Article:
Your desire for privacy probably doesn’t change with the seasons, and neither should the trees you use to provide that privacy. A nice hedge of arborvitaes, for example, will remain thick, lush and visually impenetrable all year long, while a row of maples will expose your property to anyone driving by once November rolls around.


Of course, there are plenty of other benefits various conifer species provide. Some, such as pines, provide important food sources for your local critters, and others, like Korean firs, are simply gorgeous, and immediately become the centerpiece of any property. No matter which conifers you select for your yard, just be sure to consider the local conditions and the space you have available (some conifers grow quite large).

If you’d like some help picking out and installing some conifers for your property, reach out to your friends at Evergreen Arborist Consultants. We’ll help guide you through the process in every way, including species and site selection, installation and follow-up care. Most homeowners and property managers can complete all of these steps on their own, but it never hurts to have some help from arborists with more than 28 years of experience.

The Iconic Jacaranda Trees of Long Beach

The jacarandas of Long Beach are among the most iconic trees in southern California. In addition to growing well in the climate of the area, they are some of southern California’s most eye-popping trees – at least for a month or so. But even for all of the beauty and benefits they provide, some residents wish the jacarandas would all go away.

Jacaranda Basics

Blue jacarandas – known to botanists and arborists as Jacaranda mimosifolia – originally hail from central South America, but they’re currently cultivated in suitably warm climates all over the world. They do not tolerate freezing temperatures well, but hardy, established trees often survive temperatures as low as 20 degrees Fahrenheit.

Jacarandas occasionally reach about 60 feet in height or so, and they often develop a round or vase-shaped canopy. Because of their typical growth habit, they were often planted on both sides of a street, which creates something of a closed canopy.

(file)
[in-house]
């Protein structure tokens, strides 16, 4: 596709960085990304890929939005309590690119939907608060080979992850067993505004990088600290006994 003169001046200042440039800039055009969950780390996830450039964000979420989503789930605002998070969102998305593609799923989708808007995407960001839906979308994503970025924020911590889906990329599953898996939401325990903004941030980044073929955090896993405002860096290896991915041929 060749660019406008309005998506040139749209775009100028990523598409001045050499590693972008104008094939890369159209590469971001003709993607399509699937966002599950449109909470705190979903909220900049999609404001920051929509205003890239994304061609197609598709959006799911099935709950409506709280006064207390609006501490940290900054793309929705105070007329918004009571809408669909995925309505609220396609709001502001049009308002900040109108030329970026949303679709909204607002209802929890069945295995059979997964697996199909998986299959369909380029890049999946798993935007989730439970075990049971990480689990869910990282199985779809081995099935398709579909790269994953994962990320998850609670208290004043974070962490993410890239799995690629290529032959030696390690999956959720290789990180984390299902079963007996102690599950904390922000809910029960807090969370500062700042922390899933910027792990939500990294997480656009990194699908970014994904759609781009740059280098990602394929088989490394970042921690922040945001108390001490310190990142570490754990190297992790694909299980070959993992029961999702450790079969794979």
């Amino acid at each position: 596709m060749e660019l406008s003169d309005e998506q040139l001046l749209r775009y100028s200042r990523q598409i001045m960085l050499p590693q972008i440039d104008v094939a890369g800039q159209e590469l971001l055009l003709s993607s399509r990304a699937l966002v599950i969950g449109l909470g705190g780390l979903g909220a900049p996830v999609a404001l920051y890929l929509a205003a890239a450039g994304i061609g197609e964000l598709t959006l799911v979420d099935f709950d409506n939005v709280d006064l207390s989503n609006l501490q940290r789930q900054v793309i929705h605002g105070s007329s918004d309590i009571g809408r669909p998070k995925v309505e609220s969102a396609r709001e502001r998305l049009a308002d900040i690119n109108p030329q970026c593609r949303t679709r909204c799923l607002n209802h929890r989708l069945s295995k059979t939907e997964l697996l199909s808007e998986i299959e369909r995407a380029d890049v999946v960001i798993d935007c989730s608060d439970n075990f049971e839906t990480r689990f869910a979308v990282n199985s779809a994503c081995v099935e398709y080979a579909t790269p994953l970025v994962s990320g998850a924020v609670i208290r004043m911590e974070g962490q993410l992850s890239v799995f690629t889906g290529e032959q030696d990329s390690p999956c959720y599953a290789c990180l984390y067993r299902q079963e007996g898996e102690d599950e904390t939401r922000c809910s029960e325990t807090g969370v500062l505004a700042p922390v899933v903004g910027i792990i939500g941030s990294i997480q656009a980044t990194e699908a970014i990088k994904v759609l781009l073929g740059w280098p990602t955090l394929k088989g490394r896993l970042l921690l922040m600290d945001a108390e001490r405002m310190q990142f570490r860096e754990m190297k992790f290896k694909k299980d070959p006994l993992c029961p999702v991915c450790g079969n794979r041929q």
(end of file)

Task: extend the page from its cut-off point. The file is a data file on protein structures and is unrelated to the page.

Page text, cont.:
Jacarandas grow best in areas with deep, fertile soils, and plenty of direct sunlight. Because they do not tolerate excessively dry soil, it is important to provide supplemental irrigation during dry spells. Additionally, you’ll want to provide this water in the appropriate manner (high quantity / low frequency) so you can encourage the development of deep root systems.

The Magical Month of May

Despite their many positive traits that led to their popularity, jacarandas are most famous for their glorious blue flowers which usually burst forth in late April or May. During this time, the purple-blue flowers dominate the landscape and create a truly amazing aesthetic that lasts for about a month or two.

The individual flowers grow to about 2 inches in length and are borne on foot-long panicles (stalk-like structures). A number of bee species are attracted to the fragrant, trumpet-shaped flowers, where they assist in pollination duties.

A Love-Hate Relationship

It is hard to argue that jacarandas in bloom are jaw-droppingly beautiful. But soon enough, the flowers will have served their purpose, and the trees will begin carpeting the ground in blue petals as the fruits begin to mature. Given the high number of flowers on jacaranda trees, this causes quite a mess.

Homeowners living under jacaranda canopies frequently complain about the shed petals, which end up everywhere. They fill up rain gutters, cover up drainage grates and find their way into homes, where they may stain light-colored carpets. Some residents are even forced to use blowers to clear away the thick layer of petals covering their property.

But this frustration eventually comes to an end, as the petals finally disappear, and the jacarandas fill their canopies with gorgeous green, feathery foliage. And this causes many to forget about the headaches they briefly cause after flowering until a year passes, and they’re faced with another mess to clean up.